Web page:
Bullying, suicide, and society’s role
Maybe it isn’t an epidemic. Perhaps the numbers will never skyrocket beyond belief or spiral into pandemic proportions. My hope is that it will always be rare and remarkable enough to make the evening news.
But it’s still too much – far, far too much. There’s no cure, no inoculation, no quarantine procedures that will lessen the threat. It’s the second leading cause of death among our young people (after accidents) and the third leading cause of hospitalizations. And while the numbers, at about 300 deaths per year, haven’t skyrocketed beyond belief, they have grown and grown at exponential rates in the past three decades.
In the long run of things, 300 deaths a year may not matter too much. But to those 300 families, and the 3000-30,000 families for whom their child came close, it matters immeasurably. To their communities and schools and friends, those 300 young people matter.
But not enough, apparently, for us to do anything to stop it. According to a Library of Parliament report on Teen Suicide, in the 40 years from 1952 to 1992, teen suicides increased at a rate of 600 per cent - this while the national average increased 78 per cent. And they keep rising. And rising. And the media reports them and we shake our heads saying “shame, shame” but we don’t do anything. Nothing concrete, anyway.
Last year I wrote about Canada’s Child Soldiers – those who had fallen on the sword of bullying and those who were expected to defend them. Since then, media focus on bullying and youth suicide have grown. Responses have arisen. Things like the “It Gets Better” campaign for gay youth are being lauded as revolutionary.
And while I’ve nothing against the campaign, my fear is that we will look at it and say “our job is done.” I sincerely doubt that that campaign will do anything to halt teen suicide. It may prevent a few attempts which were not destined to be “successful” anyway, but I don’t think we’ll look back on our suicide statistics next year and notice a big drop.
Because it doesn’t matter to a child suffering now that it’ll be better in ten or fifteen years. And it doesn’t matter to all the straight kids who kill themselves that their homosexual friends will be accepted – maybe – as adults. All the kids who are bullied and harassed for being ‘gay” but actually aren’t – some 80 per cent or so – will just see themselves being hammered into holes in which they don’t belong.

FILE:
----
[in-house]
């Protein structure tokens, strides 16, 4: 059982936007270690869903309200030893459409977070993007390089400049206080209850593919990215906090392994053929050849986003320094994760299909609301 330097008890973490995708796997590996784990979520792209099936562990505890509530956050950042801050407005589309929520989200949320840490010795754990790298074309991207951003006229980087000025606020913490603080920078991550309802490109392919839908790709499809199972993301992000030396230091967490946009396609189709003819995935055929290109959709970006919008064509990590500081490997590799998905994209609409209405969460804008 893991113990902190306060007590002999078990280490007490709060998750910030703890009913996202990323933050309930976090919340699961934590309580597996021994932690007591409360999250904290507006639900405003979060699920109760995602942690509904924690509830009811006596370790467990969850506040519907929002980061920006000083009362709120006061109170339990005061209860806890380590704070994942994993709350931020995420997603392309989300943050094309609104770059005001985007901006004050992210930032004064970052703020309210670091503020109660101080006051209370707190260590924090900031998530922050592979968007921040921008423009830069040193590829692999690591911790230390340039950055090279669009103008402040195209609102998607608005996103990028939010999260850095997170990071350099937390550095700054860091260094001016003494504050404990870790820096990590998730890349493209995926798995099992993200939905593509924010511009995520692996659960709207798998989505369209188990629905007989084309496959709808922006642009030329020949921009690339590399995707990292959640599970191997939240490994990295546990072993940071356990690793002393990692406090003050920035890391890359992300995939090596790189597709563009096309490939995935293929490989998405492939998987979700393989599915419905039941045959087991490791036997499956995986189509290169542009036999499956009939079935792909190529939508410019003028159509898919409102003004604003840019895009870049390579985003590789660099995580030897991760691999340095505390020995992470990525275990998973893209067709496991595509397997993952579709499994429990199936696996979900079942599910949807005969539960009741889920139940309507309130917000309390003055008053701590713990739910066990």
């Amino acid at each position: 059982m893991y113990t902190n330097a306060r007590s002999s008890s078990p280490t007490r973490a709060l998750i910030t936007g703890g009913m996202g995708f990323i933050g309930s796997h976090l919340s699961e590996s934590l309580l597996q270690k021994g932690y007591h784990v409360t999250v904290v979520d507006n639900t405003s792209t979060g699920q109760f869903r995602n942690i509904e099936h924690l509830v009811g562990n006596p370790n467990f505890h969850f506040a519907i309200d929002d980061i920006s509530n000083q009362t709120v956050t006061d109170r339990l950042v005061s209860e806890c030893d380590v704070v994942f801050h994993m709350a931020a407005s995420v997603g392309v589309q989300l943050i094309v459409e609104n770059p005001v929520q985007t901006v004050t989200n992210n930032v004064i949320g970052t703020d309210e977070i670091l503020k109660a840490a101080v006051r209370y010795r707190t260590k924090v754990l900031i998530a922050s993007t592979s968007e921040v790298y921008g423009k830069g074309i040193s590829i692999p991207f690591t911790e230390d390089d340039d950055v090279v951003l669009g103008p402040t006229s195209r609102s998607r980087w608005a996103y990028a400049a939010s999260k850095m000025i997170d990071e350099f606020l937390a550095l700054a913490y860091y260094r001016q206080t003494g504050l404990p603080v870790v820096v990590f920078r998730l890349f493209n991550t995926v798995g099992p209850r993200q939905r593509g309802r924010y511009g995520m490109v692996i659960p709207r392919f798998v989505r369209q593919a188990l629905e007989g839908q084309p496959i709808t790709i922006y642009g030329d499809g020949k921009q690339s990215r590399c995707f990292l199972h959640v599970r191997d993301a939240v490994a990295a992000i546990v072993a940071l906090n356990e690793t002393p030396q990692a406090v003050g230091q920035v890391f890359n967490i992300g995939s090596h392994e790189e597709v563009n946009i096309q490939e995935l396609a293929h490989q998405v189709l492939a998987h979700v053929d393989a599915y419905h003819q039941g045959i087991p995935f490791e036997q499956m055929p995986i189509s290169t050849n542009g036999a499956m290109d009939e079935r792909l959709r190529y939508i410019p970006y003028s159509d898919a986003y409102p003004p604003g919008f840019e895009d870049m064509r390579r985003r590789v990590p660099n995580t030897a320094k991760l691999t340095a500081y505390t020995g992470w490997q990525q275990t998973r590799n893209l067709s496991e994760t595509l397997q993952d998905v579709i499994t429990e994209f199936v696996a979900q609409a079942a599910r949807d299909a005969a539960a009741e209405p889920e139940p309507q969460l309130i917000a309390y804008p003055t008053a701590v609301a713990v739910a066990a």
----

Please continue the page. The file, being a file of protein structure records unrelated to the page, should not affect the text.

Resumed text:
And the fact is that it doesn’t get better. Not really. Not for those who endure traumatic bullying. Like any early life event, it can lead to downward trends in self-esteem. It does so much so that adults who were bullied in childhood are more than twice as likely as other adults to attempt suicide in their adult years, according to a recent study published in European Psychiatry.
What then are we to do? Indeed what? I don’t know. It tears me apart that I don’t have the answer to this, that none of us do. But I think the first thing we need to acknowledge is just that. We don’t have the answer. We need to find it.
And we need to understand that this is not our grandfather’s world where strength was forged through social encounters with our peers. Bullying doesn’t toughen anyone up. It doesn’t test a child’s mettle. And it’s not “boys being boys.” It’s violence, pure and simple. In fact it’s violence in it’s purest, basest, most human form. It’s the kind of violence that can spin a victim into an aggressor, an aggressor into a criminal, and some victims straight to death.
But it’s not just the victims that suffer. As much as we don’t want to see it or admit, as much as we’d like to make this black and white and punish the aggressors – the children – responsible for it, it’s not that simple. For not all victims are only victims and not all bullies are only bullies. A large proportion of them are known as bully- victims, those who are so caught up in this cycle of violence that they are at times aggressors and at other times victims. And it is this class of children that are most likely to suffer psychological from their involvement in this violence.
So while we may want to point fingers and use the force of law to stop bullying, I’m not sure that that’s going to do anything to reduce suicides as a result of bullying. Awareness programs to prevent suicide are ineffective as well, according to a New Zealand study that looked into preventative interventions for youth suicide.
But that same study found that awareness programs that were part of a larger life skills program did show some promise in reducing suicide and suicide risk factors – including antisocial behaviours and school social climate, specifically bullying. So maybe the answer is right there before us. A preventative approach to both bullying and suicide that shows promise.
And it’s a simple approach. It’s straightforward. It involves paying attention and being involved. Who knew it could be so simple? In schools where parental involvement is high; teachers are trained to provide counselling; peers are connected with each other; mental health teams are connected to the school; and the students and community at large have a role in governance of the school, children do better in all areas from school completion to not killing themselves.
We could, like our attempts at managing bullying, leave it all in the children’s hands and punish the aggressors as if they were adults. Or we could actually step up to the plate, in our homes, our schools, and our communities and commit to stop ignoring our children. We could get involved, be proactive, and maybe even acknowledge that that’s what we should have been doing all along.